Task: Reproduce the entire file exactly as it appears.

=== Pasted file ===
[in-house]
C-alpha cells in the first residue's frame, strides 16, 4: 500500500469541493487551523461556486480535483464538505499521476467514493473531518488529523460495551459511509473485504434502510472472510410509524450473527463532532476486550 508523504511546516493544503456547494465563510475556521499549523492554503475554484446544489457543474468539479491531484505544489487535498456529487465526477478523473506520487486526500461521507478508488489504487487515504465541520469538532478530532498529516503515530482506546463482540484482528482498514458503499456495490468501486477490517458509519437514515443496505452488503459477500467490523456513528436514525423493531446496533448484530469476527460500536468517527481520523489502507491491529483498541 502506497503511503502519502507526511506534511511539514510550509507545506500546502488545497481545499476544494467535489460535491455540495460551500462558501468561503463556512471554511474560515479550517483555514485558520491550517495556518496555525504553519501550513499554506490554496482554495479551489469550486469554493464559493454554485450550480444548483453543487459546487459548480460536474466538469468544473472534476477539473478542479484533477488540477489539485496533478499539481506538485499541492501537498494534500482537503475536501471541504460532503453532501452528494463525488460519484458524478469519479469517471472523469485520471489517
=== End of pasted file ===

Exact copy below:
[in-house]
C-alpha cells in the first residue's frame, strides 16, 4: 500500500469541493487551523461556486480535483464538505499521476467514493473531518488529523460495551459511509473485504434502510472472510410509524450473527463532532476486550 508523504511546516493544503456547494465563510475556521499549523492554503475554484446544489457543474468539479491531484505544489487535498456529487465526477478523473506520487486526500461521507478508488489504487487515504465541520469538532478530532498529516503515530482506546463482540484482528482498514458503499456495490468501486477490517458509519437514515443496505452488503459477500467490523456513528436514525423493531446496533448484530469476527460500536468517527481520523489502507491491529483498541 502506497503511503502519502507526511506534511511539514510550509507545506500546502488545497481545499476544494467535489460535491455540495460551500462558501468561503463556512471554511474560515479550517483555514485558520491550517495556518496555525504553519501550513499554506490554496482554495479551489469550486469554493464559493454554485450550480444548483453543487459546487459548480460536474466538469468544473472534476477539473478542479484533477488540477489539485496533478499539481506538485499541492501537498494534500482537503475536501471541504460532503453532501452528494463525488460519484458524478469519479469517471472523469485520471489517